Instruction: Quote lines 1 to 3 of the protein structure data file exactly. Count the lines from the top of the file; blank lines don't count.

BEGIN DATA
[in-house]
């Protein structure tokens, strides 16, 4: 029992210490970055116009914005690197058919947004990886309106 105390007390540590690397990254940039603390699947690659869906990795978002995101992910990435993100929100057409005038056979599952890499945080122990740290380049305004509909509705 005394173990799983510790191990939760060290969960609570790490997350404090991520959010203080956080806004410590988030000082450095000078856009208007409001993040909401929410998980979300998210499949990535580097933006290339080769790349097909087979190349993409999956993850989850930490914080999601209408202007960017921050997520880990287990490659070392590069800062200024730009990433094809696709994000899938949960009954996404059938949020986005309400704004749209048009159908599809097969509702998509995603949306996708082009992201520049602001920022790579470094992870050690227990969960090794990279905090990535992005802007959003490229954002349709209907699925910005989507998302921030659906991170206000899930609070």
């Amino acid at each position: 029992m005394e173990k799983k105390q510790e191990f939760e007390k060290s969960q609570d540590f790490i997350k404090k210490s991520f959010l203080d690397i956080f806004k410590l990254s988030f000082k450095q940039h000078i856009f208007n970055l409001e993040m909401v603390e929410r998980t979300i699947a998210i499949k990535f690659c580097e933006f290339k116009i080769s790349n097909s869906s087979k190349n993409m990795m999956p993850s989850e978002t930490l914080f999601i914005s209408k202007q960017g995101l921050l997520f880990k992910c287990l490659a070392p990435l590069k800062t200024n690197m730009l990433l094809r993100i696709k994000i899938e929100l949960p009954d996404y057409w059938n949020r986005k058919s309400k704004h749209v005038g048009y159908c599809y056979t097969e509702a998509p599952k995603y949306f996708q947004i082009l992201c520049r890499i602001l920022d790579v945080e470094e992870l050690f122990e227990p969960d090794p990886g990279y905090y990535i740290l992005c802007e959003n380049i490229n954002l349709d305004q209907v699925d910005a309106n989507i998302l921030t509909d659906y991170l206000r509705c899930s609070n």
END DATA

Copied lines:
[in-house]
């Protein structure tokens, strides 16, 4: 029992210490970055116009914005690197058919947004990886309106 105390007390540590690397990254940039603390699947690659869906990795978002995101992910990435993100929100057409005038056979599952890499945080122990740290380049305004509909509705 005394173990799983510790191990939760060290969960609570790490997350404090991520959010203080956080806004410590988030000082450095000078856009208007409001993040909401929410998980979300998210499949990535580097933006290339080769790349097909087979190349993409999956993850989850930490914080999601209408202007960017921050997520880990287990490659070392590069800062200024730009990433094809696709994000899938949960009954996404059938949020986005309400704004749209048009159908599809097969509702998509995603949306996708082009992201520049602001920022790579470094992870050690227990969960090794990279905090990535992005802007959003490229954002349709209907699925910005989507998302921030659906991170206000899930609070």
């Amino acid at each position: 029992m005394e173990k799983k105390q510790e191990f939760e007390k060290s969960q609570d540590f790490i997350k404090k210490s991520f959010l203080d690397i956080f806004k410590l990254s988030f000082k450095q940039h000078i856009f208007n970055l409001e993040m909401v603390e929410r998980t979300i699947a998210i499949k990535f690659c580097e933006f290339k116009i080769s790349n097909s869906s087979k190349n993409m990795m999956p993850s989850e978002t930490l914080f999601i914005s209408k202007q960017g995101l921050l997520f880990k992910c287990l490659a070392p990435l590069k800062t200024n690197m730009l990433l094809r993100i696709k994000i899938e929100l949960p009954d996404y057409w059938n949020r986005k058919s309400k704004h749209v005038g048009y159908c599809y056979t097969e509702a998509p599952k995603y949306f996708q947004i082009l992201c520049r890499i602001l920022d790579v945080e470094e992870l050690f122990e227990p969960d090794p990886g990279y905090y990535i740290l992005c802007e959003n380049i490229n954002l349709d305004q209907v699925d910005a309106n989507i998302l921030t509909d659906y991170l206000r509705c899930s609070n």